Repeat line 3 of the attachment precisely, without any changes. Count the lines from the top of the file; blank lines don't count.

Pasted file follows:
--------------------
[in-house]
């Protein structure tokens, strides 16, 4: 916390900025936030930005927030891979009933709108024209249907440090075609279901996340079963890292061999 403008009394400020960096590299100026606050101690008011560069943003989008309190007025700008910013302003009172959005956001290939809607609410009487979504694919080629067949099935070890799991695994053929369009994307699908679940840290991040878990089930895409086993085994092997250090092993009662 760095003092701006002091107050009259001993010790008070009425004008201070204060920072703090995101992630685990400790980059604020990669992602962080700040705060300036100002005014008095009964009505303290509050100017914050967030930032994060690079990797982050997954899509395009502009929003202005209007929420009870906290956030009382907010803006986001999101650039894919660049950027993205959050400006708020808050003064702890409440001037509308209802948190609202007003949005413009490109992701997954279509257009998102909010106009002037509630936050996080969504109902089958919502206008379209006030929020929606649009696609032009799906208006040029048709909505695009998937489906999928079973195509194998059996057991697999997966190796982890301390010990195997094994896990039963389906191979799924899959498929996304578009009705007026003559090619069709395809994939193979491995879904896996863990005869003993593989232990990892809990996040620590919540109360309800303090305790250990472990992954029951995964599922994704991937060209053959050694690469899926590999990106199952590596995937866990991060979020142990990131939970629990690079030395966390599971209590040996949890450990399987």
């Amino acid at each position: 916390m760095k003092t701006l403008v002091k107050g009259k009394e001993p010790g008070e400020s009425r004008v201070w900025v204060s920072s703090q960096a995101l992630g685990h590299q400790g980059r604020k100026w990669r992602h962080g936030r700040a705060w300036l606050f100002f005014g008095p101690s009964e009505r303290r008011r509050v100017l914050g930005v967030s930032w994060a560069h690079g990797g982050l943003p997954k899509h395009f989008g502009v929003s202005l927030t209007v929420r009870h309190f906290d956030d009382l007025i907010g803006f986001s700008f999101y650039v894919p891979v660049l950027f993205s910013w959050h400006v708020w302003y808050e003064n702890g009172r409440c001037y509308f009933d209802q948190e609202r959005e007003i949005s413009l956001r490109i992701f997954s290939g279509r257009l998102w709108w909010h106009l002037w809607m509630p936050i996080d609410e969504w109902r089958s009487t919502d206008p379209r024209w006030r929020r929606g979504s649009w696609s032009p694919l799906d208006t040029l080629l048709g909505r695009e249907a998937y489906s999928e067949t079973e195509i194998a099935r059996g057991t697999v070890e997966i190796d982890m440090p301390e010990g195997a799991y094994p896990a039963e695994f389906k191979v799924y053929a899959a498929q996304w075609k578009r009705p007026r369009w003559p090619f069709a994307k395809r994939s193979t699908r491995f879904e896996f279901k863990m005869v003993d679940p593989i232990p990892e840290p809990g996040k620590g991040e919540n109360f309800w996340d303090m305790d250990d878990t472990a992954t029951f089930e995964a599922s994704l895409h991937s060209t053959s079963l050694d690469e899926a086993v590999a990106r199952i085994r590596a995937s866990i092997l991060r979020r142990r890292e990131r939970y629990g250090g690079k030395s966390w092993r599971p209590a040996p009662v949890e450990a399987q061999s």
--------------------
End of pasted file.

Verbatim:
């Amino acid at each position: 916390m760095k003092t701006l403008v002091k107050g009259k009394e001993p010790g008070e400020s009425r004008v201070w900025v204060s920072s703090q960096a995101l992630g685990h590299q400790g980059r604020k100026w990669r992602h962080g936030r700040a705060w300036l606050f100002f005014g008095p101690s009964e009505r303290r008011r509050v100017l914050g930005v967030s930032w994060a560069h690079g990797g982050l943003p997954k899509h395009f989008g502009v929003s202005l927030t209007v929420r009870h309190f906290d956030d009382l007025i907010g803006f986001s700008f999101y650039v894919p891979v660049l950027f993205s910013w959050h400006v708020w302003y808050e003064n702890g009172r409440c001037y509308f009933d209802q948190e609202r959005e007003i949005s413009l956001r490109i992701f997954s290939g279509r257009l998102w709108w909010h106009l002037w809607m509630p936050i996080d609410e969504w109902r089958s009487t919502d206008p379209r024209w006030r929020r929606g979504s649009w696609s032009p694919l799906d208006t040029l080629l048709g909505r695009e249907a998937y489906s999928e067949t079973e195509i194998a099935r059996g057991t697999v070890e997966i190796d982890m440090p301390e010990g195997a799991y094994p896990a039963e695994f389906k191979v799924y053929a899959a498929q996304w075609k578009r009705p007026r369009w003559p090619f069709a994307k395809r994939s193979t699908r491995f879904e896996f279901k863990m005869v003993d679940p593989i232990p990892e840290p809990g996040k620590g991040e919540n109360f309800w996340d303090m305790d250990d878990t472990a992954t029951f089930e995964a599922s994704l895409h991937s060209t053959s079963l050694d690469e899926a086993v590999a990106r199952i085994r590596a995937s866990i092997l991060r979020r142990r890292e990131r939970y629990g250090g690079k030395s966390w092993r599971p209590a040996p009662v949890e450990a399987q061999s």